2

if you check here: http://mirrordirector.raspbian.org/raspbian/pool/main/m/mesa/

You will be able to see that all the mesa packages Ej. "libgles2-mesa-dev" have a 18.1 version, however, if I execute the command "sudo apt-get install libgles2-mesa-dev" it says that I'm already on the latest version (13.0.6), I thought this was because I was using a RPi3 with raspbian Jessie, but like an hour ago, I did a fresh install with the last raspbian image (debian 9 strecth), and when I execute the command to install the mesa packages it still points to the 13.0.6 version, so why that version 18.1 exist?, what distro can access it?

PD: before trying to install the library, I ran:

sudo rpi-update sudo apt-get update sudo apt-get upgrade

5

You can use packages.debian.org to check this in a really easy way. I usually just search in Google for the package name and look for the result from the Debian Packages site.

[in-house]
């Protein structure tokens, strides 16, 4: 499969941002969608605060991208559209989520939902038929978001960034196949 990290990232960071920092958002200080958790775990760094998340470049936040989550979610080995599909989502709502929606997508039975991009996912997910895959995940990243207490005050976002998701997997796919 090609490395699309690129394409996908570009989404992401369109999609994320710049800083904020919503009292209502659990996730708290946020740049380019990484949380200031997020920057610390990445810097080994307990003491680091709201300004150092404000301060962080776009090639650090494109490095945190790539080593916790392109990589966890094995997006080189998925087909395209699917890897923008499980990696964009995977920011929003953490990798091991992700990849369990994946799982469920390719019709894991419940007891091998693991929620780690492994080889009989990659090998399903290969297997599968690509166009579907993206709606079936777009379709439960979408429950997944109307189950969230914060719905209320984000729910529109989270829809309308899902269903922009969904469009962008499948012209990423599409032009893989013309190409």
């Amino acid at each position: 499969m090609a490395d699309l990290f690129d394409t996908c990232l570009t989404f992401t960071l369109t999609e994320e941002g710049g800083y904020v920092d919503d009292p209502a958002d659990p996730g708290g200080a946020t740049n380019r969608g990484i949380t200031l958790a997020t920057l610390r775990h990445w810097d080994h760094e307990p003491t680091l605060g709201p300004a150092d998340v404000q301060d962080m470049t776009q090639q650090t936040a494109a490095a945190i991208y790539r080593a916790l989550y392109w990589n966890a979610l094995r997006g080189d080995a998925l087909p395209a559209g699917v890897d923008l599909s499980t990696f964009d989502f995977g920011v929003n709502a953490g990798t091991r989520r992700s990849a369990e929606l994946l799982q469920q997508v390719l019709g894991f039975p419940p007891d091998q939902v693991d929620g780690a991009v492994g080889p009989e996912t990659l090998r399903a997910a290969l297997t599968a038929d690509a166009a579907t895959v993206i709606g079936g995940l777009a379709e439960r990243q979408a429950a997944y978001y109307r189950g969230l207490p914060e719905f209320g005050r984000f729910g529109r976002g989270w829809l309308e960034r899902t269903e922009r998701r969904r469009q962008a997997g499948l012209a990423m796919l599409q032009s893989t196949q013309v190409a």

Here's libgles2-mesa-dev in the package list. Note that for Stretch, the header is:

Package: libgles2-mesa-dev (13.0.6-1 and others)

So, in this case, you have the latest version from the Stretch repository. If you look in the top right of that page you can also see [stretch-backports] and [buster]. Buster is what will become Debian 10, and is currently in testing, but that is where 18.1.4 is used. Generally it is a very bad idea to start taking packages from testing and installing them in your stable distribution (it usually ends up breaking your system horribly).

"Stretch Backports" is a more interesting repository though; consisting of fairly up to date packages "backported" to Stretch. If version 17.3.9 was satisfactory you could try installing from the backports repo.

  • You can also get this information from apt-cache showpkg libgles2-mesa-dev. If you use "any" in the Debian search, you can get a list of all available versions and the release the release they are in. This is worth mentioning because there is a 17.3.9-1 in stretch-backports. But unless you have a good, concrete, important reason to do so, stick with the stable version. – goldilocks Jul 21 '18 at 11:02
  • 1
    Also worth mentioning (not everyone is aware of this): Package wise, Raspbian is identical to Debian, from which it is derived. However, don't use anything from the latter, it won't work! – goldilocks Jul 21 '18 at 11:08

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